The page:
In 1966, M. Kac wrote a famous article asking whether Can one hear the shape of drum?: mathematically speaking, one wants to reconstruct (up to isometries) a domain from the knowledge of the spectrum of its Laplacian.

In his article, M. Kac showed that one can hear the shape of a disk because of the following two facts:

- the area and the perimeter of a smooth domain are determined by the eigenvalues of its Laplacian via the asymptotics of the trace of the heat operator:
- the isoperimetric inequality says that we can recognise the disk from its perimeter and area: indeed, any smooth domain satisfies , and the equality holds if and only if is isometric to a disk of radius .

(In particular, a smooth domain with the same Laplace eigenvalues of has area and perimeter , so that the isoperimetric inequality ensures that and are isometric.)

In a preprint from 2019, Hezari and Zelditch showed that one can also hear the shape of an ellipse of *small* eccentricity . As it is explained by Zelditch in this video here, a first-order approximation to their basic strategy to hear ellipses of small eccentricities is to replace “trace of the heat operator” and “isoperimetric inequality” in Kac’s argument by “trace of the wave operator” and “dynamical rigidity of ellipses”.

More concretely, Hezari and Zelditch considered a smooth domain which is *isospectral* to an ellipse (i.e., for all ) of small eccentricity , and they took the following steps:

- in Section 2 of their paper, it is shown that is necessarily
*close*to ; in fact, after parametrising with an arc-length parameter , we can control the -norms of the derivatives of the curvature of from the asymptotics of the trace of the heat operator: indeed,whereand, in general, for a certain constant and an adequate “universal” polynomial (here, is the -th derivative of with respect to ); in particular, since and are isospectral, for all , and Melrose explored this fact to get a*pre-compactness bound*for all (via a bootstrap argument where the Poincaré inequality and the Sobolev embedding theorem are employed to convert bounds on , , into bounds on , , ); in other terms, after Melrose, the shape of any isospectral to is bounded; by reworking Melrose’s argument, Hezari and Zelditch actually show that is*almost circular*in the sense that for all ; - in view of a theorem of Avila, de Simoi and Kaloshin, an almost circular domain is isometric to an ellipse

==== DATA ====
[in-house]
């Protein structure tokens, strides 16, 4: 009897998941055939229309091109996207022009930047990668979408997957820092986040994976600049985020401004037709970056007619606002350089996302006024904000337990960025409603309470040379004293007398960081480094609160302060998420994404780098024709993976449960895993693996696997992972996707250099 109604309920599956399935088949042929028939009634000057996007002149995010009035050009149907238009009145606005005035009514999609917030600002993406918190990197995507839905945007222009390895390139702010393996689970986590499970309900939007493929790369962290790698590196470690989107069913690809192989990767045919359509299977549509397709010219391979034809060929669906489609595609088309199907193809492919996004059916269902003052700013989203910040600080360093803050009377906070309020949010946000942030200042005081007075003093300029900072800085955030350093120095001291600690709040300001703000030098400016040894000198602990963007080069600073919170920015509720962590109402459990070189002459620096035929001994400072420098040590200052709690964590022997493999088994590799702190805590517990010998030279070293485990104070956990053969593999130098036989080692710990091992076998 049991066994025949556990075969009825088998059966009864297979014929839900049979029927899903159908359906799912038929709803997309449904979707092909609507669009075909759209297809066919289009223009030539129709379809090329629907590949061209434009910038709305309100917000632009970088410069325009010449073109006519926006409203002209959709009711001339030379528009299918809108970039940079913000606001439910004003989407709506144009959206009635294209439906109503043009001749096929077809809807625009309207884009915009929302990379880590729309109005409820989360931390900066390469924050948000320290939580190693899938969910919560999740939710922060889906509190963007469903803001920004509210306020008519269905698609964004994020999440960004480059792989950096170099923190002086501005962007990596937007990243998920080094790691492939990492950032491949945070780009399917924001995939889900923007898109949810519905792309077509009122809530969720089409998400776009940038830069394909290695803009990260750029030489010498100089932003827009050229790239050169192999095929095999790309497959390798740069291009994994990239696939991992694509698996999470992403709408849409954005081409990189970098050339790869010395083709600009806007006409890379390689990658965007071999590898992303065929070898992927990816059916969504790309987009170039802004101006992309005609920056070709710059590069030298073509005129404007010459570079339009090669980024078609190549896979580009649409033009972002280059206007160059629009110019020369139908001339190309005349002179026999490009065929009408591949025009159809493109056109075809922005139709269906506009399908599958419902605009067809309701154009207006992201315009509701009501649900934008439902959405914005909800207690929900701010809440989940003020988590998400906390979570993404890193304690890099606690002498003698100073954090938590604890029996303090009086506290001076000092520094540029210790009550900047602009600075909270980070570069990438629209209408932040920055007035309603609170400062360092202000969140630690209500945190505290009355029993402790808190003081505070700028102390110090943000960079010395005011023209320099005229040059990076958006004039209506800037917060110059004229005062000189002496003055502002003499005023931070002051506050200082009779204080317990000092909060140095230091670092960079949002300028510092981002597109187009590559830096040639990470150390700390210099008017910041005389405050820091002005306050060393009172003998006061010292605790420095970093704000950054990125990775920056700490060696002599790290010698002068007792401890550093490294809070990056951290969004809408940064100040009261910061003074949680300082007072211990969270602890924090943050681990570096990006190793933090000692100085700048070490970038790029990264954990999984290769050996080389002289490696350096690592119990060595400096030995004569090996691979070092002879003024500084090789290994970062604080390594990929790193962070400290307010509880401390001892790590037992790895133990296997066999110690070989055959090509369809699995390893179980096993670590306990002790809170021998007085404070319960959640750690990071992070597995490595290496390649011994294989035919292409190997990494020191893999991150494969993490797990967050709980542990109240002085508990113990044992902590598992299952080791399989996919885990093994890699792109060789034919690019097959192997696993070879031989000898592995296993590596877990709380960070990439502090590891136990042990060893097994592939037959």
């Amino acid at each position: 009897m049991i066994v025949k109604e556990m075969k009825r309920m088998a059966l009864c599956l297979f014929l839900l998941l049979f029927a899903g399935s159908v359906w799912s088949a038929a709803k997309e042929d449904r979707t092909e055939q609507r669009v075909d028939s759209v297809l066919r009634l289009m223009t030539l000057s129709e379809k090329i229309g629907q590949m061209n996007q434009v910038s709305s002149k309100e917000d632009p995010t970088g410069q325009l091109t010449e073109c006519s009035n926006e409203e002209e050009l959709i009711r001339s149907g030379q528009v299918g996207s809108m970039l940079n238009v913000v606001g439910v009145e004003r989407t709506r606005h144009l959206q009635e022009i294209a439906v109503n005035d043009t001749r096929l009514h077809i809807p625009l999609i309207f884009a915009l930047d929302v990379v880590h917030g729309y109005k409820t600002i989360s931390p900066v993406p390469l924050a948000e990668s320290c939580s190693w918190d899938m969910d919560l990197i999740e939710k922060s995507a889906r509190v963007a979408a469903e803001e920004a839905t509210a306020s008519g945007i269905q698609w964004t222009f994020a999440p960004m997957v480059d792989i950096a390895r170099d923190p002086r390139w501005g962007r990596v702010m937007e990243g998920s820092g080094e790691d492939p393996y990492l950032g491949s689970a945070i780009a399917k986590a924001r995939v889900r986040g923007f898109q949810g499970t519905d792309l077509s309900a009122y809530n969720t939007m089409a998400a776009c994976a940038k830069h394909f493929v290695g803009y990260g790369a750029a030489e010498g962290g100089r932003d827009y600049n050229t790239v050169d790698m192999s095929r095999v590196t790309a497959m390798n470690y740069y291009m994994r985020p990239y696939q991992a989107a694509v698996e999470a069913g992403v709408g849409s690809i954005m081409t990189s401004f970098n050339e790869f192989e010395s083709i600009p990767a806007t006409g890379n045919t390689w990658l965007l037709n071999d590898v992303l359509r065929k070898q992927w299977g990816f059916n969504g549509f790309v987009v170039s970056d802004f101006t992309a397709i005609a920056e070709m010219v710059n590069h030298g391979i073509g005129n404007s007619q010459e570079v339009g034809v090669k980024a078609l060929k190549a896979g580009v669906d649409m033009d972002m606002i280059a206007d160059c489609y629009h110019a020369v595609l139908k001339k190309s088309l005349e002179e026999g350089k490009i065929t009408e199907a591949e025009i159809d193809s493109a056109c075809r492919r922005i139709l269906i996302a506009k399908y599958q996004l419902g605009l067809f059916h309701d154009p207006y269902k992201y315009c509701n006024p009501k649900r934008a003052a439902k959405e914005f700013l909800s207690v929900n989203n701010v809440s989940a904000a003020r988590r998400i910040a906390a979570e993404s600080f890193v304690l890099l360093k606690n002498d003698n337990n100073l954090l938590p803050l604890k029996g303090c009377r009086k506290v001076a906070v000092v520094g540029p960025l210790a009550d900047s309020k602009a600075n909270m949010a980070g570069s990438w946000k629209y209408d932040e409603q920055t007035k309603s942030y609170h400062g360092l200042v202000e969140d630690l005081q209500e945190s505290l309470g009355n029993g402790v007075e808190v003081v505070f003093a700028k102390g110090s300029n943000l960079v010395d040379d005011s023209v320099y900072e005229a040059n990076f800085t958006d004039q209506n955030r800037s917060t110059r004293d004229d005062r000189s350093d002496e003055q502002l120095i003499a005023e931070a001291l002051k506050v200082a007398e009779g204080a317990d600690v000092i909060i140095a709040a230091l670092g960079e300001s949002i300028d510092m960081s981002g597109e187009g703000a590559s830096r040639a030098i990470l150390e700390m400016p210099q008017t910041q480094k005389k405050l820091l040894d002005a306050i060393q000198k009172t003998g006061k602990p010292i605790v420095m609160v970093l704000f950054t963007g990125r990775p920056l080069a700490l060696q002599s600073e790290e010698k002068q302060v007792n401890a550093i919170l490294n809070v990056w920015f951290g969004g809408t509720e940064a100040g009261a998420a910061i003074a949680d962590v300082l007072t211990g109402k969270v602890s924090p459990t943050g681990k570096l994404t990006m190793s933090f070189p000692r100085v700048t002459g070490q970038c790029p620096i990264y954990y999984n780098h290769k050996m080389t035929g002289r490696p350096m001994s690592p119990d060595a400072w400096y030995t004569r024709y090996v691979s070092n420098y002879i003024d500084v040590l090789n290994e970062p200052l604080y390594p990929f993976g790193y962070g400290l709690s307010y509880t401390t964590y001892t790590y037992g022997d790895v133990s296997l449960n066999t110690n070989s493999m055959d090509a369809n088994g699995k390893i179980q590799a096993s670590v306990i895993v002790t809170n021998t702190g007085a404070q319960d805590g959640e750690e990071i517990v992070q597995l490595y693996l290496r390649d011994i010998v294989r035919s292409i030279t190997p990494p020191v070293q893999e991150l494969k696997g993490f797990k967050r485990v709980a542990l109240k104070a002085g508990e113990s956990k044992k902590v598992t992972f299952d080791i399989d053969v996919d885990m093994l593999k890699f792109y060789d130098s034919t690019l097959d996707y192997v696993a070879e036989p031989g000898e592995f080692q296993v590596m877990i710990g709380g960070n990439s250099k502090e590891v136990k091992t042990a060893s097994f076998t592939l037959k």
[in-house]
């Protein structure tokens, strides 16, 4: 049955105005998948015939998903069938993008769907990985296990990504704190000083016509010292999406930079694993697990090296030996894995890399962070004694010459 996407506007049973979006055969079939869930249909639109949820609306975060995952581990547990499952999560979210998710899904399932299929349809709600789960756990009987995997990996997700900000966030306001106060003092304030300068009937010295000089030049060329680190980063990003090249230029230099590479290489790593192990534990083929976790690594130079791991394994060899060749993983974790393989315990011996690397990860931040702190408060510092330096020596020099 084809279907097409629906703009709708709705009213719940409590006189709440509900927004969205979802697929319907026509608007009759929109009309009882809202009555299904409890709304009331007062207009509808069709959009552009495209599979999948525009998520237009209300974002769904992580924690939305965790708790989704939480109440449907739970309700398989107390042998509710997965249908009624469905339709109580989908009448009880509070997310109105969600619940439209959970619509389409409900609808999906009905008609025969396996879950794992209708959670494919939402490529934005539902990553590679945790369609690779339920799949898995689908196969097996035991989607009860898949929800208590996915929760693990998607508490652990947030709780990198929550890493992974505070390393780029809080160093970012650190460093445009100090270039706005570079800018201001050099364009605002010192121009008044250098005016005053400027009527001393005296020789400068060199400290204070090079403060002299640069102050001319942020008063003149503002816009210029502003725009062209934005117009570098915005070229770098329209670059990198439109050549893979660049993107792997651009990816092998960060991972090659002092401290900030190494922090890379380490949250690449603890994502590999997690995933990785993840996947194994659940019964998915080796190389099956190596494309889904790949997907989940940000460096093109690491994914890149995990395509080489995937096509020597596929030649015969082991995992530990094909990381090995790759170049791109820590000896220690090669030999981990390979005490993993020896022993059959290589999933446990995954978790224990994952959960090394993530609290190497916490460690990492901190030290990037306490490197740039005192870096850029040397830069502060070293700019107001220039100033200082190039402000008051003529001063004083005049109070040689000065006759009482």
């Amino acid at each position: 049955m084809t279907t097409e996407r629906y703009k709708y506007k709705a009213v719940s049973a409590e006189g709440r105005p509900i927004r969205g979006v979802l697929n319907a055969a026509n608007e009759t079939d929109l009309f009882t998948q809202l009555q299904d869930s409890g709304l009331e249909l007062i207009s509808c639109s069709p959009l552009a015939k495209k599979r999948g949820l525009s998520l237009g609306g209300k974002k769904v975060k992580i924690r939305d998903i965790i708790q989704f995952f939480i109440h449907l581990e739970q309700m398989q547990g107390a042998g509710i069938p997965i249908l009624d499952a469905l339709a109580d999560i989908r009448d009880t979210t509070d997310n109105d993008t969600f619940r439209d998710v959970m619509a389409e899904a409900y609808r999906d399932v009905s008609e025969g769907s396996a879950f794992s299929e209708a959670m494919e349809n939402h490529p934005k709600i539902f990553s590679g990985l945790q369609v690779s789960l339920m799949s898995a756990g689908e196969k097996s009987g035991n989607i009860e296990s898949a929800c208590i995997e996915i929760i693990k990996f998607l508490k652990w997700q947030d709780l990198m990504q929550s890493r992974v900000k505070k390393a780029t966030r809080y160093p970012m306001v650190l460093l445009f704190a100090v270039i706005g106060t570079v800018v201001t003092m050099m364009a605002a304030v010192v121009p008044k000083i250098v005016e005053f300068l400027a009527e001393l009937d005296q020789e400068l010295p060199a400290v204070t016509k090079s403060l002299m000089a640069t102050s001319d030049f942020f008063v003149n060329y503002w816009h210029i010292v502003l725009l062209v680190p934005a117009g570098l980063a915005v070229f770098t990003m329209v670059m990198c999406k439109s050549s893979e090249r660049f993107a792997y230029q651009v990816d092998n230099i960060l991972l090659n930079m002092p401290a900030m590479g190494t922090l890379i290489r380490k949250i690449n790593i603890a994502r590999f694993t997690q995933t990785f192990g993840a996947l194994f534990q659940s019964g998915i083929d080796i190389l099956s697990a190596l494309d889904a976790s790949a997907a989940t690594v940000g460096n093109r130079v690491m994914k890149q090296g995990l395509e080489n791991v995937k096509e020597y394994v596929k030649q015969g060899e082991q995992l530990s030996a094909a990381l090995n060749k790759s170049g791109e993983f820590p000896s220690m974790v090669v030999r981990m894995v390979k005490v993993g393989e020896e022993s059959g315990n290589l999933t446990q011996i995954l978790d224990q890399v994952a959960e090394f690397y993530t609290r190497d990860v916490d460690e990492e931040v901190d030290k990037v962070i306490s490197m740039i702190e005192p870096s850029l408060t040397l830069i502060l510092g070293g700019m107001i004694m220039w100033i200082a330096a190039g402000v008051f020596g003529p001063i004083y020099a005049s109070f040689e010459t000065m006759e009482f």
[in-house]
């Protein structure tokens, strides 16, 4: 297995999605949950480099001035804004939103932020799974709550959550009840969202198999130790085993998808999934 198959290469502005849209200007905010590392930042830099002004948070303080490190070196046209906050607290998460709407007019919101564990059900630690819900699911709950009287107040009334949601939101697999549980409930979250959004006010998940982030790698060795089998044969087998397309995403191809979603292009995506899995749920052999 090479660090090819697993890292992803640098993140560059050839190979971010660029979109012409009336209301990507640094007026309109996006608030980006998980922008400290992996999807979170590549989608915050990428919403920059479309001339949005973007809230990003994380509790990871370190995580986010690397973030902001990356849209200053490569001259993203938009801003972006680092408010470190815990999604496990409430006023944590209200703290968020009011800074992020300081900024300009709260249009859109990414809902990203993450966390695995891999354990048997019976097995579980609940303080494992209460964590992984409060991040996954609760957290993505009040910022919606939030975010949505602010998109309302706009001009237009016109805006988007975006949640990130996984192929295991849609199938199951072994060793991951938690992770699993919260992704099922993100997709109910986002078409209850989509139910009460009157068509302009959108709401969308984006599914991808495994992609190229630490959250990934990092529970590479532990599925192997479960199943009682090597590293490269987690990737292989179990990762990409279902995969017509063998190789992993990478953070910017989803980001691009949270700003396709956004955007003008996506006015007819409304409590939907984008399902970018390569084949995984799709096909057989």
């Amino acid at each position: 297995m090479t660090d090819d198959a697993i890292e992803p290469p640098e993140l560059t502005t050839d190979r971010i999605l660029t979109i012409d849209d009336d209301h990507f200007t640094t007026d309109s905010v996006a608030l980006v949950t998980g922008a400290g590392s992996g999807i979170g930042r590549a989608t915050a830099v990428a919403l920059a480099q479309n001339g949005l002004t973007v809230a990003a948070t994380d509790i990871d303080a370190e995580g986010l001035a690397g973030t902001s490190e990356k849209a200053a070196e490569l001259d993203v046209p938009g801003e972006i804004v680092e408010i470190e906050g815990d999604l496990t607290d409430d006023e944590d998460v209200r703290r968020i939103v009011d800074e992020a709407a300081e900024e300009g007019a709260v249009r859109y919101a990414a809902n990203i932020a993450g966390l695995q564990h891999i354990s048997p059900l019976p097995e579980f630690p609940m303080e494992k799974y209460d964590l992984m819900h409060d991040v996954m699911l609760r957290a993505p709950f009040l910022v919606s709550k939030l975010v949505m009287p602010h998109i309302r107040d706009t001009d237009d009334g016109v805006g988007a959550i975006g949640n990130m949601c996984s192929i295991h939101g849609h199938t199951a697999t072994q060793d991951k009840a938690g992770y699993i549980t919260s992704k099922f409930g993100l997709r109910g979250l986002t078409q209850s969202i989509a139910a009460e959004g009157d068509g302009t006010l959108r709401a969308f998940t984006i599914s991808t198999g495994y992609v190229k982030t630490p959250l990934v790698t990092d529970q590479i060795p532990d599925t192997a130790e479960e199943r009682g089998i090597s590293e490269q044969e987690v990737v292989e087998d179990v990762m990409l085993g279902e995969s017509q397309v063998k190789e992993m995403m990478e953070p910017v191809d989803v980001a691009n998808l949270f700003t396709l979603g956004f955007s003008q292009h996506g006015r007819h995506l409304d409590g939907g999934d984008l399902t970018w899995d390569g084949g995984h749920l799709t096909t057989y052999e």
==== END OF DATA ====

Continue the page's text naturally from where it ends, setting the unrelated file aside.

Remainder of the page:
*provided*is*rationally integrable*, i.e., for each , the periodic trajectories with rotation number in the billiard table determined by are tangent to a smooth convex curve (usually called*caustic*); - in Sections 3 to 6 of their paper, it is shown that the portion between and of the singular support of the trace of the wave operator
*coincides*with the set of lengths of periodic trajectories with rotation number , , in an almost circular billiard table ; in particular, if is isospectral to , one concludes (in Section 7 of their paper) that, for each , all periodic trajectories in with rotation number have the same length and they form a caustic, so that is rationally integrable (and,*a fortiori*, isometric to after Avila–de Simoi–Kaloshin).

A natural question raised by Hezari–Zelditch work is to determine the *magnitude* of the upper bound on the eccentricities of the ellipses which can be heard from their methods.

In this direction, I would like to conclude this short post by noticing that I asked a group of 6 undergraduate students (in their 2nd year) at \’Ecole Polytechnique to follow closely the articles by Avila–de Simoi–Kaloshin and Hezari–Zelditch (while trying to explicitly compute as many implied constants as possible), and, after 6 months of work, they produced this report here (in French) concluding that is not bigger than . (Of course, there is plenty of room for tiny improvements here, but one will probably need some new ideas before reaching a “normal size” [e.g., ].)

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